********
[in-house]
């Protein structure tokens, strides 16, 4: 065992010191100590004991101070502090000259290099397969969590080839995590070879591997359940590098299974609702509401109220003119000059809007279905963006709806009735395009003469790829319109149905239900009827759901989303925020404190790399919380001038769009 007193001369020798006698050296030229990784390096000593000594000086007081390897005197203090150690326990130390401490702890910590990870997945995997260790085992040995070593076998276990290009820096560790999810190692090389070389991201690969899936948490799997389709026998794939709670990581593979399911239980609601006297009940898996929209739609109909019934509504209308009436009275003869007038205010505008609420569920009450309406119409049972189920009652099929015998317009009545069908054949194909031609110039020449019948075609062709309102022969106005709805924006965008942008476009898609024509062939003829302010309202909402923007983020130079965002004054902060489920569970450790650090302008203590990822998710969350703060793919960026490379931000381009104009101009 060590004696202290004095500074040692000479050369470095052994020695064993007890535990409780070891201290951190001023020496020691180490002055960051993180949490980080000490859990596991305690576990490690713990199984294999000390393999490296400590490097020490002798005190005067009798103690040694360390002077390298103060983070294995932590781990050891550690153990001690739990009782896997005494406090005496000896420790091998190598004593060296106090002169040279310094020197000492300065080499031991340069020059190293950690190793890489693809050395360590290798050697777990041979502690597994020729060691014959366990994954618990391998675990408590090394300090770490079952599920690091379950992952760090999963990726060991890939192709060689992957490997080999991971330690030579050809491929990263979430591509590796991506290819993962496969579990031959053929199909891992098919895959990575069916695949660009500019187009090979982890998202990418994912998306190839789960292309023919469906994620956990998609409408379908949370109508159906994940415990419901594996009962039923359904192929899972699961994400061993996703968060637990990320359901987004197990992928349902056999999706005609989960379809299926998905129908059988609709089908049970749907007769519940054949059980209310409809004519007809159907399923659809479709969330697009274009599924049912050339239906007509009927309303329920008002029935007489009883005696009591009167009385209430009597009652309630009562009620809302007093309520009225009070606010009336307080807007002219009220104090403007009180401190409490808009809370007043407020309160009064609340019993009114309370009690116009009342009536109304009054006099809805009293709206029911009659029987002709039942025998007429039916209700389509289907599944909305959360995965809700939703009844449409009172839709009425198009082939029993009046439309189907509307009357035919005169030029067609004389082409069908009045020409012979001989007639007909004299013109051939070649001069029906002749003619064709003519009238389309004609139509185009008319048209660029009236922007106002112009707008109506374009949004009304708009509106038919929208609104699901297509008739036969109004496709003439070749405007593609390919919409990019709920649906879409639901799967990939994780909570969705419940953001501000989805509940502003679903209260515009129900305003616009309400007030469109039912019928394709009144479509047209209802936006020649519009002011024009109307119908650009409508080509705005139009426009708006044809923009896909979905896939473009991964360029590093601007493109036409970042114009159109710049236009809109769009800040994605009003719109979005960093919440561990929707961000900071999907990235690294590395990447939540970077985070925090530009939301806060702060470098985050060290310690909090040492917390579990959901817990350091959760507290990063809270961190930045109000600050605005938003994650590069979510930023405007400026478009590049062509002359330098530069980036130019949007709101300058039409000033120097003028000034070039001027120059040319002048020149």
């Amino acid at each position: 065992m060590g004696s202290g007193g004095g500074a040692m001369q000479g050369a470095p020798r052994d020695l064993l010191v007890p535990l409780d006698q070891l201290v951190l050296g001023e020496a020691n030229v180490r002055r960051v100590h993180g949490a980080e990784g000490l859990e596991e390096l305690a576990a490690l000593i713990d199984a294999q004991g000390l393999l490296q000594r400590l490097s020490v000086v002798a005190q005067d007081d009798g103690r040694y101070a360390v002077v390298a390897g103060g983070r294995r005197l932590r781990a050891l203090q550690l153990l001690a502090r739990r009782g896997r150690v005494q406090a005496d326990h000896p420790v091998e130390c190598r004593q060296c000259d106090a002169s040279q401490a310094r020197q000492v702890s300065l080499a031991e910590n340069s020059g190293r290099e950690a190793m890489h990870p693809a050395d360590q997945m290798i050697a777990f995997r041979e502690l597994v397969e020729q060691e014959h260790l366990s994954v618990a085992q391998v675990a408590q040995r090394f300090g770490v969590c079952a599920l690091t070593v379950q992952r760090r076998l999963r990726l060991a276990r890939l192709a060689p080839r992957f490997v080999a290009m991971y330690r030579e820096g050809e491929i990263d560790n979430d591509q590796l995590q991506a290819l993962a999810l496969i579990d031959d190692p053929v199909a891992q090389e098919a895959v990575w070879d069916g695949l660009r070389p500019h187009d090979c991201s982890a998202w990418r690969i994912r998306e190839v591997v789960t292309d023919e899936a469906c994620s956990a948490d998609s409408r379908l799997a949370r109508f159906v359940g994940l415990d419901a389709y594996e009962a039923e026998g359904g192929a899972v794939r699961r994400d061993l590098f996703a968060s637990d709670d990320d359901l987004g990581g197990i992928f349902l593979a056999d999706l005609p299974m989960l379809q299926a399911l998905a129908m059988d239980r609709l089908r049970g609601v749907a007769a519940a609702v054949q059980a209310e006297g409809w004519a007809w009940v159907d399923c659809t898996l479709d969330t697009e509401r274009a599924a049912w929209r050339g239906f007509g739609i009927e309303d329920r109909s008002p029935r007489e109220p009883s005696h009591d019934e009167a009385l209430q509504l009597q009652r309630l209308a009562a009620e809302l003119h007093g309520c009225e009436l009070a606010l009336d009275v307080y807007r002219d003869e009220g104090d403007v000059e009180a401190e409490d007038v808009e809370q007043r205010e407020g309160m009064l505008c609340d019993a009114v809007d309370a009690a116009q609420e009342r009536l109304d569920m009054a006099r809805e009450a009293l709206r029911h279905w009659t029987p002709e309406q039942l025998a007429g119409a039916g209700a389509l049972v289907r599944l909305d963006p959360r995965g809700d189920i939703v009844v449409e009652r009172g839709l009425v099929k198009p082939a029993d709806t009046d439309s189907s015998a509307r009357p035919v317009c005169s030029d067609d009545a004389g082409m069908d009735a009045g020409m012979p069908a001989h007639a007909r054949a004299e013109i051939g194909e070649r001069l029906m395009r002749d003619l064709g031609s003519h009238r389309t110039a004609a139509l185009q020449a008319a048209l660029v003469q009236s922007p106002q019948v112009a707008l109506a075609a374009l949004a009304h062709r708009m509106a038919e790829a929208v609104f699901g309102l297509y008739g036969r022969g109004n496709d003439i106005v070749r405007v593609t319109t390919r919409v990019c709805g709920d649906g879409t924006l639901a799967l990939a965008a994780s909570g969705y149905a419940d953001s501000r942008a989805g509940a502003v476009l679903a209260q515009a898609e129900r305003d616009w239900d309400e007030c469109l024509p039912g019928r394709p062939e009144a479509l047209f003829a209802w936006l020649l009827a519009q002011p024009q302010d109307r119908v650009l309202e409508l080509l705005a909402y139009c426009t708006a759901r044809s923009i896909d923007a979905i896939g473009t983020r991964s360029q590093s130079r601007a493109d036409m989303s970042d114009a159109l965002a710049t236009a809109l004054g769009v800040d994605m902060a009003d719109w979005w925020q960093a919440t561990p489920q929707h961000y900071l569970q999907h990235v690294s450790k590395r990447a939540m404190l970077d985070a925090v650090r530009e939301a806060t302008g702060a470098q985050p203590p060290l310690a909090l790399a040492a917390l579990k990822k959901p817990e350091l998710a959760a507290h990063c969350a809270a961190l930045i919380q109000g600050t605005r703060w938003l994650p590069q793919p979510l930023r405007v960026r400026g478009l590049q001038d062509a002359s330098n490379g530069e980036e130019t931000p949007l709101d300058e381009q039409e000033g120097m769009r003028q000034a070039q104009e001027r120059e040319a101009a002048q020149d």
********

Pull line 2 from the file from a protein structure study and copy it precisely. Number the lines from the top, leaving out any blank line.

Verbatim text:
């Protein structure tokens, strides 16, 4: 065992010191100590004991101070502090000259290099397969969590080839995590070879591997359940590098299974609702509401109220003119000059809007279905963006709806009735395009003469790829319109149905239900009827759901989303925020404190790399919380001038769009 007193001369020798006698050296030229990784390096000593000594000086007081390897005197203090150690326990130390401490702890910590990870997945995997260790085992040995070593076998276990290009820096560790999810190692090389070389991201690969899936948490799997389709026998794939709670990581593979399911239980609601006297009940898996929209739609109909019934509504209308009436009275003869007038205010505008609420569920009450309406119409049972189920009652099929015998317009009545069908054949194909031609110039020449019948075609062709309102022969106005709805924006965008942008476009898609024509062939003829302010309202909402923007983020130079965002004054902060489920569970450790650090302008203590990822998710969350703060793919960026490379931000381009104009101009 060590004696202290004095500074040692000479050369470095052994020695064993007890535990409780070891201290951190001023020496020691180490002055960051993180949490980080000490859990596991305690576990490690713990199984294999000390393999490296400590490097020490002798005190005067009798103690040694360390002077390298103060983070294995932590781990050891550690153990001690739990009782896997005494406090005496000896420790091998190598004593060296106090002169040279310094020197000492300065080499031991340069020059190293950690190793890489693809050395360590290798050697777990041979502690597994020729060691014959366990994954618990391998675990408590090394300090770490079952599920690091379950992952760090999963990726060991890939192709060689992957490997080999991971330690030579050809491929990263979430591509590796991506290819993962496969579990031959053929199909891992098919895959990575069916695949660009500019187009090979982890998202990418994912998306190839789960292309023919469906994620956990998609409408379908949370109508159906994940415990419901594996009962039923359904192929899972699961994400061993996703968060637990990320359901987004197990992928349902056999999706005609989960379809299926998905129908059988609709089908049970749907007769519940054949059980209310409809004519007809159907399923659809479709969330697009274009599924049912050339239906007509009927309303329920008002029935007489009883005696009591009167009385209430009597009652309630009562009620809302007093309520009225009070606010009336307080807007002219009220104090403007009180401190409490808009809370007043407020309160009064609340019993009114309370009690116009009342009536109304009054006099809805009293709206029911009659029987002709039942025998007429039916209700389509289907599944909305959360995965809700939703009844449409009172839709009425198009082939029993009046439309189907509307009357035919005169030029067609004389082409069908009045020409012979001989007639007909004299013109051939070649001069029906002749003619064709003519009238389309004609139509185009008319048209660029009236922007106002112009707008109506374009949004009304708009509106038919929208609104699901297509008739036969109004496709003439070749405007593609390919919409990019709920649906879409639901799967990939994780909570969705419940953001501000989805509940502003679903209260515009129900305003616009309400007030469109039912019928394709009144479509047209209802936006020649519009002011024009109307119908650009409508080509705005139009426009708006044809923009896909979905896939473009991964360029590093601007493109036409970042114009159109710049236009809109769009800040994605009003719109979005960093919440561990929707961000900071999907990235690294590395990447939540970077985070925090530009939301806060702060470098985050060290310690909090040492917390579990959901817990350091959760507290990063809270961190930045109000600050605005938003994650590069979510930023405007400026478009590049062509002359330098530069980036130019949007709101300058039409000033120097003028000034070039001027120059040319002048020149």